- Drill holes into the floor and feed the wire from the top. This will help you avoid making unnecessary contact with other lines or appliances in the wall and give you a framework of what needs to be done. We discussed this in detail in our last article.
- Install conduits first and then feed the wire into it from one end until it comes out the other. While this is much more convenient, the problem is that if you are installing nonmetallic wire, chances are that the wire will end up bending the wrong way within the conduit at one point or another. When that happens, you will have to pull out the whole thing again and reinsert it. This is a trial-and-error method and may either end up taking no more than 5 minutes or take up your whole day!
- Feed the wire into a conduit and install it. This only works if you plan to use ‘brace’ staples. For example, PVC raceways usually need to be nailed into walls while metal raceways need to be braced with the help of hooks. We prefer this method as it takes most of the guesswork out of wiring under crawl space. However, keep in mind that you will still have to make sure you aren’t installing the hook or brace into an appliance or socket, so keep a blueprint in hand. It also helps to cut the conduit down into more manageable pieces. 1-2 meters per conduit should be enough to help you pull down (or up) through the crawl space panel and install it without having to face any difficulty.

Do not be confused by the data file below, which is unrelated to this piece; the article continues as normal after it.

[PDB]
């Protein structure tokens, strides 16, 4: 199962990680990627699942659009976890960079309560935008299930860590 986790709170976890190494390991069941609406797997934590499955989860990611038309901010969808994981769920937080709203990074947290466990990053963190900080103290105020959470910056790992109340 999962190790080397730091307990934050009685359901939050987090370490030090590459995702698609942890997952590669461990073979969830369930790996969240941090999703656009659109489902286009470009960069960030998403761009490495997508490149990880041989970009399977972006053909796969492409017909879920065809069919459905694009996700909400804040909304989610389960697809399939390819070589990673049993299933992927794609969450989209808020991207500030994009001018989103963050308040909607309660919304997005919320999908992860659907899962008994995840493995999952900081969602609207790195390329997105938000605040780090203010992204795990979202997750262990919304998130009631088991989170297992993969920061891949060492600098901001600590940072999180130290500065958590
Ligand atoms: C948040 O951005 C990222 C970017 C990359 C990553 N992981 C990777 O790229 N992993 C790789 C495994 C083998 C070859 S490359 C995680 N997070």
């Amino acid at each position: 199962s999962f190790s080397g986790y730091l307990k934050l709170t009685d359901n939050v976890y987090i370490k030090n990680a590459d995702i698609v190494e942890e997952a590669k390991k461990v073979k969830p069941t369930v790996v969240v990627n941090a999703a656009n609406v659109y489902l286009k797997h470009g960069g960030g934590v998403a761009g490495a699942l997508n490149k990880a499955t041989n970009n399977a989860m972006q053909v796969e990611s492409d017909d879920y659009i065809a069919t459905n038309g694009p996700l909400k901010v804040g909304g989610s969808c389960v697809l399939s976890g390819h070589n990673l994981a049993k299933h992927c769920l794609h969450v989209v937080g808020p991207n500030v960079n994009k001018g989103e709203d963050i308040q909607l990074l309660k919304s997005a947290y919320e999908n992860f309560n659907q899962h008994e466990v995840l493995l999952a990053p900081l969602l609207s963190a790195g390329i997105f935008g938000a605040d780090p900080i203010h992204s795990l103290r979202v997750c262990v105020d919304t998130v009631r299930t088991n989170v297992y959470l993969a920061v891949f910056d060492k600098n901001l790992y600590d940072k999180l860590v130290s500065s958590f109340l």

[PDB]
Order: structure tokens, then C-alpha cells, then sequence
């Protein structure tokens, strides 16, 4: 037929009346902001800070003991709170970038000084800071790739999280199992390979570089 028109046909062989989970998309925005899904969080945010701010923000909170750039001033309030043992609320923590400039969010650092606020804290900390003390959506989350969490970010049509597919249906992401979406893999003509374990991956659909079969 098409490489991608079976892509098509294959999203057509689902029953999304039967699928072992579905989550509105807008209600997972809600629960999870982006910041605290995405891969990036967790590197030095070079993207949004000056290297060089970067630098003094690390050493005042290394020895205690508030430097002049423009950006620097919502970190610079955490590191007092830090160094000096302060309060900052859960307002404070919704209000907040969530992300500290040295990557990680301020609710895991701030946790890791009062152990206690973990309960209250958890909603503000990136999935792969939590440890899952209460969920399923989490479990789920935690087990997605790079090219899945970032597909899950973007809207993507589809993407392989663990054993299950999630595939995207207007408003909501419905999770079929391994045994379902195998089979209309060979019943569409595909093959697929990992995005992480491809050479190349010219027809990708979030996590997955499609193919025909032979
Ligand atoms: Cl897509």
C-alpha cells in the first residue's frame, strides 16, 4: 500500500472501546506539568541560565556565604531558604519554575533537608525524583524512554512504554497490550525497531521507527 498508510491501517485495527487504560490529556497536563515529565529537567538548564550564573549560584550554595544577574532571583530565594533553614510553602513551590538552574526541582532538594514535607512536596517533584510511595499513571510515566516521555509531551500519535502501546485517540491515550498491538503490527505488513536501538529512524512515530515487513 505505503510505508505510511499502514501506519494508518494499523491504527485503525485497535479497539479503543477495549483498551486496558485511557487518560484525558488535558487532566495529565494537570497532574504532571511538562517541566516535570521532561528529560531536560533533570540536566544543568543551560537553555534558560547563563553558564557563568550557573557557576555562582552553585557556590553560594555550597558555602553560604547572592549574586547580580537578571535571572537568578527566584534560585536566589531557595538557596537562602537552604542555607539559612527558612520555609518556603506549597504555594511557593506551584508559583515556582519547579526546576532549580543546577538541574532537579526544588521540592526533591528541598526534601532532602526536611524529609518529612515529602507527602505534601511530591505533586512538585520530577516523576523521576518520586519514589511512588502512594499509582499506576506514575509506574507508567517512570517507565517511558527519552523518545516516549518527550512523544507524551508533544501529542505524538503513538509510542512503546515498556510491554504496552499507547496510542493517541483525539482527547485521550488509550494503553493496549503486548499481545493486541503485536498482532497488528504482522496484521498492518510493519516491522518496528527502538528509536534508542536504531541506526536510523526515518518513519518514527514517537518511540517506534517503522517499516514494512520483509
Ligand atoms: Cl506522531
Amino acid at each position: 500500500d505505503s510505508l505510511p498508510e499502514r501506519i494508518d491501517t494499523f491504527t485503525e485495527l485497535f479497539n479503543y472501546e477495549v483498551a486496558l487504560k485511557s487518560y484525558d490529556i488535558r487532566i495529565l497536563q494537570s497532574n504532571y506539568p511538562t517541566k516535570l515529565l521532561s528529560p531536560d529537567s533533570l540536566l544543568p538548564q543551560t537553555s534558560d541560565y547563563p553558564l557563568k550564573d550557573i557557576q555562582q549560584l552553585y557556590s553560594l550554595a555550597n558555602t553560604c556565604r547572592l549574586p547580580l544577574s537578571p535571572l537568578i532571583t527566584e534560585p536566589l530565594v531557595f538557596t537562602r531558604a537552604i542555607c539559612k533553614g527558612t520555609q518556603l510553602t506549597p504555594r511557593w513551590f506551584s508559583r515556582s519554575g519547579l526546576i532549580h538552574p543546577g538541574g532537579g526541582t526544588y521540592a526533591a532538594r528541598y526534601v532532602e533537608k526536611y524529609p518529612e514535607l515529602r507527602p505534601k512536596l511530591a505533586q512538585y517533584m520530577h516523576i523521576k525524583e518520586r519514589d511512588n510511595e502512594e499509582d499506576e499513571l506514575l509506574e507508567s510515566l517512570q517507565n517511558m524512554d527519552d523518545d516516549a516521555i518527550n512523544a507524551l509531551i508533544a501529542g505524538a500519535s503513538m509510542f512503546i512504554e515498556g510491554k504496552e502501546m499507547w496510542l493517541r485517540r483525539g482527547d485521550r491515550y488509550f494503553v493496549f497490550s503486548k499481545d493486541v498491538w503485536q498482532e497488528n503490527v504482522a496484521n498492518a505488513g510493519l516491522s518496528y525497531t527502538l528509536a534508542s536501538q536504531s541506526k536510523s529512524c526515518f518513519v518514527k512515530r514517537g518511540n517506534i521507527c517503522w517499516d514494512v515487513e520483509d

You will need to reduce clutter as much as possible. We recommend working in crawl spaces during the day because these spaces are already extremely contracted and dark. Furthermore, during the night, you will most likely find critters in the space ready to defend their home from you. You will already be constricted and won’t be able to do much to defend yourself.